6 spring street
artist statements: :: Hey, Hot Shot! 2008 First Edition
When I was 14 my father gave me his old video camera. I made dozens of films with friends, mostly shooting at an abandoned airport in my hometown. It was a great time and I think that’s where my love for physical places evolves from. I am interested in the relation between man-made environment and nature, which can be very different within the topics I choose, whether harmonic, complex, funny, surprising, shy…
Most of my work is photographed at night. Night photography is slow and calm, but at the same time it is a very precise process that suits my way of working. I like the way I can focus at night, since there is less distraction — both visually and acoustically — compared to during the day. The artificial, rendering-like aesthetic, the light and color of the atmosphere that can be found at night appeals to me and matches my conception of beauty.
The series “Snow Night” is a personal project that emerged from the half-happy, half-sentimental feeling of being home after a long stay abroad. While away I missed my homeland, and I was looking forward to re-exploring it, as before I left I never realized how much I actually appreciated it.
Through photography I feel I have the “license to be curious.” There is always a reason to wander around and look for new places and topics. This curiosity is what inspires me and makes me enthusiastic about photography.
My photography is about what people don’t see even when it’s right in front of them, attempting to make the mundane sublime. The work expresses empathy with others and the environment. I am fascinated by the pursuit of happiness and how people live their lives. I believe happiness is about balance, moderation, and living in harmony with the environment.
Since 2000 I have worked among the neediest people in Afghanistan and Pakistan using photography as a tool to fight against indentured slavery and for the well being of women, children, and animals. My commitment to social causes has become the defining part of my life as an artist. I have worked on several essays in South East Asia where the poor are sentenced to lives of disease and want. Throughout, I have been documenting their struggles in photos — using art as a connection to wider awareness in the outside world.
In 2005 I began working among sex-workers and their families in Pakistan — being the first photographer to document this shunned community. This body of work examines the uneasy peace between Islamic fundamentalism and profanity in these brothels, wherein repressive fundamentalist Muslim laws not only shun the existence of these women, but in some areas punish their actions by death. However, in these brothels the women are the breadwinners. This underlying dualism surfaces in portraits of the women sitting proudly on the same beds where they not only service their customers but share with their husbands and children.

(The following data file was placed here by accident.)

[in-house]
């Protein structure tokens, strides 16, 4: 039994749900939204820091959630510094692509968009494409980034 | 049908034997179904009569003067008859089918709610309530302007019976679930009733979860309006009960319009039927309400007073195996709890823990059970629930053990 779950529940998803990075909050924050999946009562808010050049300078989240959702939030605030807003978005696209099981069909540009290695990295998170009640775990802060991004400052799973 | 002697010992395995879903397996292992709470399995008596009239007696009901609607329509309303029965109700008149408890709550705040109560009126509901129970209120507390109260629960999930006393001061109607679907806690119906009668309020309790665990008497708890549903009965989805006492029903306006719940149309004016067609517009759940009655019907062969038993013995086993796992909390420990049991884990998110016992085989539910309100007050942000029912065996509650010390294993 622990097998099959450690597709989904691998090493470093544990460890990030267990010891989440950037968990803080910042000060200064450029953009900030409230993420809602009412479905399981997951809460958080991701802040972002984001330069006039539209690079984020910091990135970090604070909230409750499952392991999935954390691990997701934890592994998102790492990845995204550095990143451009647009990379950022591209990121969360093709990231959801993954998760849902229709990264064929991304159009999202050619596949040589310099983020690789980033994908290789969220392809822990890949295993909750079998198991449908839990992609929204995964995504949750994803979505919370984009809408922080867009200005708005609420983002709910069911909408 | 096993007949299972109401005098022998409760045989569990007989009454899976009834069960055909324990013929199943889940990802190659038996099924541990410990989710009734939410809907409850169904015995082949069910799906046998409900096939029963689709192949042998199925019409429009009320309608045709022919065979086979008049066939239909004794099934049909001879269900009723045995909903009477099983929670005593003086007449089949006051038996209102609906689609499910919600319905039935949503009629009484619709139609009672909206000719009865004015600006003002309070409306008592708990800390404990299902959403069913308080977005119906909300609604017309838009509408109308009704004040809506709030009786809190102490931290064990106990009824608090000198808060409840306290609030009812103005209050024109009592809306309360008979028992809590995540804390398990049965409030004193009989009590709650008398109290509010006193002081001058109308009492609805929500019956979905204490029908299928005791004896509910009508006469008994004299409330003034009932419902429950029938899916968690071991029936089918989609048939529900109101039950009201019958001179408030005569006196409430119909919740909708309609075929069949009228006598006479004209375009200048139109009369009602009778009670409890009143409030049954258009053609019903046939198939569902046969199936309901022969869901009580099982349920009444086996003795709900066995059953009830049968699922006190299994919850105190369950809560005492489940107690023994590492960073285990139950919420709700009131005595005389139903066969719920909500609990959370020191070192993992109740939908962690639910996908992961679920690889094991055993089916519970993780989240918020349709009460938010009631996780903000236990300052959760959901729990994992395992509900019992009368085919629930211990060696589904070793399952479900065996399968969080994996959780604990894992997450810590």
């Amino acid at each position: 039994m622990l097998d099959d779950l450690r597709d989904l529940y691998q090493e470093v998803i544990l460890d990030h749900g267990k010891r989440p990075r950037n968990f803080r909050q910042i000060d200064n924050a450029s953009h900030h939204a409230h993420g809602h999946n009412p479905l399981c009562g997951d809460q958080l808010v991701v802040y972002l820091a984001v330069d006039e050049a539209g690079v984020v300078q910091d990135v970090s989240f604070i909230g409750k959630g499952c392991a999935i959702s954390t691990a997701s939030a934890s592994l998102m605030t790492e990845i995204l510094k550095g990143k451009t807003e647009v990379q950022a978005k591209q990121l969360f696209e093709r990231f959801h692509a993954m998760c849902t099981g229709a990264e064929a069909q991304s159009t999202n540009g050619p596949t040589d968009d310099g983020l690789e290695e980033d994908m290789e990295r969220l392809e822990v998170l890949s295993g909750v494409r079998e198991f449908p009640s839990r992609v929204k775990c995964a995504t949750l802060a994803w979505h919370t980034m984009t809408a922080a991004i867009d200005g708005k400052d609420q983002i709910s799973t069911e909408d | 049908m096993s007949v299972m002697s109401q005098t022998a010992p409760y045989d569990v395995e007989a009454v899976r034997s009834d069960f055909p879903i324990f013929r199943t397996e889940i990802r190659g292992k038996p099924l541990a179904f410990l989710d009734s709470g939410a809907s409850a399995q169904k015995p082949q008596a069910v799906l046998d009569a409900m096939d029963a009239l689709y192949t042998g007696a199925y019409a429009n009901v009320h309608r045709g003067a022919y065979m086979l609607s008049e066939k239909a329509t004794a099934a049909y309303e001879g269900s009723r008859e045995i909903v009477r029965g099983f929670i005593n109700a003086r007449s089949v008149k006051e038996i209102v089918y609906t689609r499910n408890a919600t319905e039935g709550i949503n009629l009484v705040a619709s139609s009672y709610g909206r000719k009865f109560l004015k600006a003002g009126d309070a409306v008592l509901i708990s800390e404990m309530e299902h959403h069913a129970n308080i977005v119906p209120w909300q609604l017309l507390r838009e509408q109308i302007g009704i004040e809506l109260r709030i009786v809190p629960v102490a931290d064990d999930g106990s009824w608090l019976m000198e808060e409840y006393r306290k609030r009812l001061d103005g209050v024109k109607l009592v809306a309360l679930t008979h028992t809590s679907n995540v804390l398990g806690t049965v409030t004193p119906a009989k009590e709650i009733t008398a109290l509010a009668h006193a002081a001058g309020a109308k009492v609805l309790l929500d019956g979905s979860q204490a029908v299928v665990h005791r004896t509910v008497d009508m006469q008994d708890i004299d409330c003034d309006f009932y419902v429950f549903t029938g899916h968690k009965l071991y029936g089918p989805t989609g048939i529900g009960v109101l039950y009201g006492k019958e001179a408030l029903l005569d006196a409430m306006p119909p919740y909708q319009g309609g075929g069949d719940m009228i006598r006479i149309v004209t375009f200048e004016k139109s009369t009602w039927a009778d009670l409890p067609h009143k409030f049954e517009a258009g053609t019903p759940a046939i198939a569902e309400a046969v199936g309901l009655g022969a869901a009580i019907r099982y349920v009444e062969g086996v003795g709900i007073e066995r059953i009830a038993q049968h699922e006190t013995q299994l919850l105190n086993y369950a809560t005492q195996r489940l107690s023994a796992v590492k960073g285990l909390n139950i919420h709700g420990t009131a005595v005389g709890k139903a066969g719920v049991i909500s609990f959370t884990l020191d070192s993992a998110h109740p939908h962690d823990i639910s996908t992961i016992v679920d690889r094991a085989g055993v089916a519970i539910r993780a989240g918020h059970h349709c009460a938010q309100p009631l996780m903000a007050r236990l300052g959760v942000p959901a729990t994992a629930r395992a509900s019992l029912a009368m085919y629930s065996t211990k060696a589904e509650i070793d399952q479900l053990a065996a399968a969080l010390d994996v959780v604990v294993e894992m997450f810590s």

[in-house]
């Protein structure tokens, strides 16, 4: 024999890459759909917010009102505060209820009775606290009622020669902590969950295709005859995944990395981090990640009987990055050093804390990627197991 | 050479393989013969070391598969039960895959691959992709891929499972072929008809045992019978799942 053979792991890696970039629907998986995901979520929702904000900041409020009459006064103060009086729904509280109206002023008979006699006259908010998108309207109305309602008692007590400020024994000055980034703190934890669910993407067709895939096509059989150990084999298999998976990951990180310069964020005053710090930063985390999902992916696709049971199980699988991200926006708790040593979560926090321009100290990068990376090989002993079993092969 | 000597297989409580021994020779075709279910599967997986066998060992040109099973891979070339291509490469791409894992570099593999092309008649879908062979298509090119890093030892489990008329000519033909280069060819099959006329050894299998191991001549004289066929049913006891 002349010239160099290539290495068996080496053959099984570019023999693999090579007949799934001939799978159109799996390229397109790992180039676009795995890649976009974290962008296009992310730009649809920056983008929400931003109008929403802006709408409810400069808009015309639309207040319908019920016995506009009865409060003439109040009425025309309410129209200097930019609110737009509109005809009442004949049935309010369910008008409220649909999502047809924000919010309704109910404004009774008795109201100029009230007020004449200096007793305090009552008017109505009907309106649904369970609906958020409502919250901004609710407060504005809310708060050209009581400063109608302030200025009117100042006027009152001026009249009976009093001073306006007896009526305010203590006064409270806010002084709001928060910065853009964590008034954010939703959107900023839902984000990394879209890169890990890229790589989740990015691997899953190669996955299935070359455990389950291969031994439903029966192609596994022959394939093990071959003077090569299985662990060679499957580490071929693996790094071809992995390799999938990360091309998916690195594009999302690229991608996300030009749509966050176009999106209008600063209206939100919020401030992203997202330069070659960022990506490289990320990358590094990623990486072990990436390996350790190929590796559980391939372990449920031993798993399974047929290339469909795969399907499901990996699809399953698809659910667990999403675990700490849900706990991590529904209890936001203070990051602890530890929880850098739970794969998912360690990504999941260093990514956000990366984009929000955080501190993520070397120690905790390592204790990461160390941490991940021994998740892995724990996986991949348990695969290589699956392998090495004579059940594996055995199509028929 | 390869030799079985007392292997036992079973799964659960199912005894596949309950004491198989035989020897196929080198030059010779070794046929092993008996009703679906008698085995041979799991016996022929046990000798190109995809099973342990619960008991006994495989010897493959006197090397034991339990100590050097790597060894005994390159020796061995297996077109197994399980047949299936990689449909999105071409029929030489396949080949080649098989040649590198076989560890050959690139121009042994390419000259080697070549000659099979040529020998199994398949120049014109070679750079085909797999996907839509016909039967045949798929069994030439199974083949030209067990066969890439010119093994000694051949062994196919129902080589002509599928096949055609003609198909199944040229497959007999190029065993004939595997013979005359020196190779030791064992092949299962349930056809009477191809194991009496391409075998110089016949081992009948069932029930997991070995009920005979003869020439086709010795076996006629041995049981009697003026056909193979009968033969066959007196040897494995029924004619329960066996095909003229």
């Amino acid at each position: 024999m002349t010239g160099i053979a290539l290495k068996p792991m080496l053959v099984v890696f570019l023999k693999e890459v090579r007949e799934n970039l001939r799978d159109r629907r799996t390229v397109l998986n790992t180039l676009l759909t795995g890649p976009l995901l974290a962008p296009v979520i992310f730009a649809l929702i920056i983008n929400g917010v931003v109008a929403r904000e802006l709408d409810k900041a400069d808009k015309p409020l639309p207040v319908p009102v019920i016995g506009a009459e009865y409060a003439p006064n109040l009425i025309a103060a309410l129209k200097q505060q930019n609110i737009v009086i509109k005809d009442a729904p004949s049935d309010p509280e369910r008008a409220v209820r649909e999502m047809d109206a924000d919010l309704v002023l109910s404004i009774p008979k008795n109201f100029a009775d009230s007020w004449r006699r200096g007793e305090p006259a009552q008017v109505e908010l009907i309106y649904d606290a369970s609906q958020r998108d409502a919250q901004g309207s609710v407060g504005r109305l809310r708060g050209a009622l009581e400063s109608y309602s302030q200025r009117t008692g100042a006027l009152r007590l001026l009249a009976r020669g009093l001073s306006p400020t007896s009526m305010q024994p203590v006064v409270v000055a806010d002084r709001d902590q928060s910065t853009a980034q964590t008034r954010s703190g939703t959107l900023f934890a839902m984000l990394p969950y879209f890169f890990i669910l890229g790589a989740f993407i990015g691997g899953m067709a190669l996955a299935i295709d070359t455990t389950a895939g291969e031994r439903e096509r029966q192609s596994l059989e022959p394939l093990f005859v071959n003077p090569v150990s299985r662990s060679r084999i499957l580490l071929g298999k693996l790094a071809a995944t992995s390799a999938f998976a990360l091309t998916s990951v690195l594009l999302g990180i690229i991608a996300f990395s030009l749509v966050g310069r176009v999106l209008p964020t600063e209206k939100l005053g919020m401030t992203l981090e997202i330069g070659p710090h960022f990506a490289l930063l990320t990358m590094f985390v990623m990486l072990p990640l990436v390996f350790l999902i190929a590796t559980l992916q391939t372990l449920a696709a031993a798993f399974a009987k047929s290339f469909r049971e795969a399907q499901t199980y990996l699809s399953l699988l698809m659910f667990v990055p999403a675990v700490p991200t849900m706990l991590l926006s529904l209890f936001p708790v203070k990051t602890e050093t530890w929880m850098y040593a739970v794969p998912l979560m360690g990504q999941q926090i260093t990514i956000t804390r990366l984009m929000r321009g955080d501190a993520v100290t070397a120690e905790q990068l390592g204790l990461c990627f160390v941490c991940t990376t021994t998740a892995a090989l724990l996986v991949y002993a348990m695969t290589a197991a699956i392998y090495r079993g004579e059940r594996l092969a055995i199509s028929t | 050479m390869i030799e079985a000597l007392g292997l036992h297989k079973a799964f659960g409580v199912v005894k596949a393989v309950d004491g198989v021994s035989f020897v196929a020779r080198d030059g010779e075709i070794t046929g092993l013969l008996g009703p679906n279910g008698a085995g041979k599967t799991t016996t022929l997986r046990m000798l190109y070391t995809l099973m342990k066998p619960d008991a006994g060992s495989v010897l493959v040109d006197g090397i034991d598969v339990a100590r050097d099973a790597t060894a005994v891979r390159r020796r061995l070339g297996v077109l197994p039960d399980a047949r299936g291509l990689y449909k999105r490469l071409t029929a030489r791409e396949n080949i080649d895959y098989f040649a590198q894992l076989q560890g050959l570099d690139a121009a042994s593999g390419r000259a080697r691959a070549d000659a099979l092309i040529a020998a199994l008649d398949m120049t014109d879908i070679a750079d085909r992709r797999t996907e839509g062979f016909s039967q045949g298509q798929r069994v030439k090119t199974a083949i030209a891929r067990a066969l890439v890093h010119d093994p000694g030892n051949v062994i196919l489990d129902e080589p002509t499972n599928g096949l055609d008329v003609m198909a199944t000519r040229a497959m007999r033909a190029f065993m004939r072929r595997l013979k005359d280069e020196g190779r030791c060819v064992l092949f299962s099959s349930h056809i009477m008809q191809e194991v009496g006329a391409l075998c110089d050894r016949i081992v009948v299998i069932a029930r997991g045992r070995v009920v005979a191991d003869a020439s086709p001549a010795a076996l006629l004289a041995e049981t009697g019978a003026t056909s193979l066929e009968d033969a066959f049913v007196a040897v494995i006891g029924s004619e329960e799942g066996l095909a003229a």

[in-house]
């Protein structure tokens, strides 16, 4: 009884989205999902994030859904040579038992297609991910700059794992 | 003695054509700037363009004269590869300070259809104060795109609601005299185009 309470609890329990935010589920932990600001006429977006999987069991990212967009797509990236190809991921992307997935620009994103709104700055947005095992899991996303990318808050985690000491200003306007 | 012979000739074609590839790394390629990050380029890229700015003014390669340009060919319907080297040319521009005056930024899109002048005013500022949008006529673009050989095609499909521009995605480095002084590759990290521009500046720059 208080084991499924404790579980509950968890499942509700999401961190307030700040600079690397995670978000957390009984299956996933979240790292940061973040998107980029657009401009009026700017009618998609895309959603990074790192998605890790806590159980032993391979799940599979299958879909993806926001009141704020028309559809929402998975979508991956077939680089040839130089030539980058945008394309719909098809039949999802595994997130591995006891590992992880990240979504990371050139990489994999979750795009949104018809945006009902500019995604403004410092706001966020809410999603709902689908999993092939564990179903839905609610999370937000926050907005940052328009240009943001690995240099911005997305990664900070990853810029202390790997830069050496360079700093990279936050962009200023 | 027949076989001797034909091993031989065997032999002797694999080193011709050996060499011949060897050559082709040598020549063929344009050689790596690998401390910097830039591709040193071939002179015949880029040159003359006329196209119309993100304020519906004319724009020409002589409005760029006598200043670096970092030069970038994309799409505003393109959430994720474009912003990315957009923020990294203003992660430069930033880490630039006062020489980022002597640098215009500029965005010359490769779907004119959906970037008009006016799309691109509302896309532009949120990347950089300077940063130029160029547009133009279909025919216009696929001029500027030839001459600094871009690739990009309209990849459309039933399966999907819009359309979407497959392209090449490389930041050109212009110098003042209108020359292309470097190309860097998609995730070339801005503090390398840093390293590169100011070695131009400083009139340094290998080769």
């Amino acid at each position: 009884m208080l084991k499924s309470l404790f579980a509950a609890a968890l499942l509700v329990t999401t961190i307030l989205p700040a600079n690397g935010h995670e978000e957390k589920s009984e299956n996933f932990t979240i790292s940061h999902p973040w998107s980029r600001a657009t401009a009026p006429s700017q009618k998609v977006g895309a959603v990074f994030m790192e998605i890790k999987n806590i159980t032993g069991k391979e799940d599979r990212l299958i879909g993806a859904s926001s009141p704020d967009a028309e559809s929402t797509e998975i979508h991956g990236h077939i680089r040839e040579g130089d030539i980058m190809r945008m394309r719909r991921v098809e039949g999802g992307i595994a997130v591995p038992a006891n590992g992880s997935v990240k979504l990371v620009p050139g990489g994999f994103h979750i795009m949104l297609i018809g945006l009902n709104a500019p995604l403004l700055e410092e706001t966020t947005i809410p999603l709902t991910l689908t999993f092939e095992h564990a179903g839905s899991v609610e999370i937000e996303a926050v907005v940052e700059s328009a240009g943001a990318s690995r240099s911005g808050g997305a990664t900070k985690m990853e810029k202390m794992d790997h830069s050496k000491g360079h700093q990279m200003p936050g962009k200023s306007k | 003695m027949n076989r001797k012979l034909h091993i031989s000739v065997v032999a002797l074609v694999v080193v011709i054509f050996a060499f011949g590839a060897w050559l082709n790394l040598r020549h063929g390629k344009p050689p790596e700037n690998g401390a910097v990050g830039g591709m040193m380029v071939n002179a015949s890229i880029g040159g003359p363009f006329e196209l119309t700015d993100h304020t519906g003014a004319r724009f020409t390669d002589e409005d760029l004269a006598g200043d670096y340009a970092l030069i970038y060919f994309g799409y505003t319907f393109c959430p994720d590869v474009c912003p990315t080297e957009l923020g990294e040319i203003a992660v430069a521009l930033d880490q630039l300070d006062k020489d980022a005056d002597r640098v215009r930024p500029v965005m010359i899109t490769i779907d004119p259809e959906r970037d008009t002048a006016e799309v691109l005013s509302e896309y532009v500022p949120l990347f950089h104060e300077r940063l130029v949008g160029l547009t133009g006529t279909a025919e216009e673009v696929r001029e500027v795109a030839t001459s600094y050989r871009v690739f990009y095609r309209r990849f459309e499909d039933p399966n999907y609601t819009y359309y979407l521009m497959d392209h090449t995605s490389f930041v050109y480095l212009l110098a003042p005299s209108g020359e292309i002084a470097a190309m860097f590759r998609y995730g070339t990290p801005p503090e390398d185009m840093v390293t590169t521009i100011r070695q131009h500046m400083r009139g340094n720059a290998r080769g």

I use this project to raise awareness about this little known community, and to raise funds for two small schools which are the first ever to offer education to the children of these sex-workers, with the goal of breaking the cycle of children born into prostitution, sex abuse, drug addiction and crime. There are currently 80 students enrolled. The artist proceeds go to support these recently established schools.
I began this project looking at “fake nature,” wondering what substitutions for nature can satisfy people. Looking deeper, I began photographing live/real animals and how they can be a link for us to a world far from the reality and pace of contemporary life, as well as provide an intangible link to a deeper world of instinct and rawness.
This series of photographs examines the essence of our connection, as well as our fragmentation from the natural. I am interested in the ever-increasing disconnection that exists between humans and the natural world. The work explores simulation, consumption, destruction, and reconstruction as well as notions of endurance and the reality of loss.
Growing up in Chicago gave me an urban childhood: running through gangways and exploring alleys with my friends; these are things more and more kids today don’t experience. Early on, seeds for my interest in nature were planted through lots of outside play, camping trips, and odd pets (our duck named Sir Francis Drake, for example). I am sure these beginnings influence and inspire my work. With this series I seek to understand how the human connection to the rest of nature is often developed through assimilation and appropriation.
Roc Herms Pont
Close to photojournalism, with a strong graphic design background, I started using photography to capture and remember what I found interesting though my eyes. People, places, details … I use photography to share my view of the world, to express myself.